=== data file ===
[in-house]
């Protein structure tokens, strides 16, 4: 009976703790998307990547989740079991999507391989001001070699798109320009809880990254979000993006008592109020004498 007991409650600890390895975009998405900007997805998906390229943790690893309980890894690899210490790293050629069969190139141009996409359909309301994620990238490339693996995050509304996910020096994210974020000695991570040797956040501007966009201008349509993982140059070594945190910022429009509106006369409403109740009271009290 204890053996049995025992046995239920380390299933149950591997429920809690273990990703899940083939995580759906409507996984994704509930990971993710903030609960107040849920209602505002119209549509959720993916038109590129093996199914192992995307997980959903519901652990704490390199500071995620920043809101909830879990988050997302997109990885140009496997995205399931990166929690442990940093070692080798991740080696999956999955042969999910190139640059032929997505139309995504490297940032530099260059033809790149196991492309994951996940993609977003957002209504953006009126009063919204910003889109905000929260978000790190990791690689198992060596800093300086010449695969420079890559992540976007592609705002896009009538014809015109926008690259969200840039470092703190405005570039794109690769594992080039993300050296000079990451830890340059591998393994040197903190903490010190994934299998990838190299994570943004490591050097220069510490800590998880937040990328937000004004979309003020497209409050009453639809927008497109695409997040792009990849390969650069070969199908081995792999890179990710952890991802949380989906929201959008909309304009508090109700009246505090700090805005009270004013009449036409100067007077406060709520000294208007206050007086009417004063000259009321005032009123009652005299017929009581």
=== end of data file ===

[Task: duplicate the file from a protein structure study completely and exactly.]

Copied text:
[in-house]
């Protein structure tokens, strides 16, 4: 009976703790998307990547989740079991999507391989001001070699798109320009809880990254979000993006008592109020004498 007991409650600890390895975009998405900007997805998906390229943790690893309980890894690899210490790293050629069969190139141009996409359909309301994620990238490339693996995050509304996910020096994210974020000695991570040797956040501007966009201008349509993982140059070594945190910022429009509106006369409403109740009271009290 204890053996049995025992046995239920380390299933149950591997429920809690273990990703899940083939995580759906409507996984994704509930990971993710903030609960107040849920209602505002119209549509959720993916038109590129093996199914192992995307997980959903519901652990704490390199500071995620920043809101909830879990988050997302997109990885140009496997995205399931990166929690442990940093070692080798991740080696999956999955042969999910190139640059032929997505139309995504490297940032530099260059033809790149196991492309994951996940993609977003957002209504953006009126009063919204910003889109905000929260978000790190990791690689198992060596800093300086010449695969420079890559992540976007592609705002896009009538014809015109926008690259969200840039470092703190405005570039794109690769594992080039993300050296000079990451830890340059591998393994040197903190903490010190994934299998990838190299994570943004490591050097220069510490800590998880937040990328937000004004979309003020497209409050009453639809927008497109695409997040792009990849390969650069070969199908081995792999890179990710952890991802949380989906929201959008909309304009508090109700009246505090700090805005009270004013009449036409100067007077406060709520000294208007206050007086009417004063000259009321005032009123009652005299017929009581």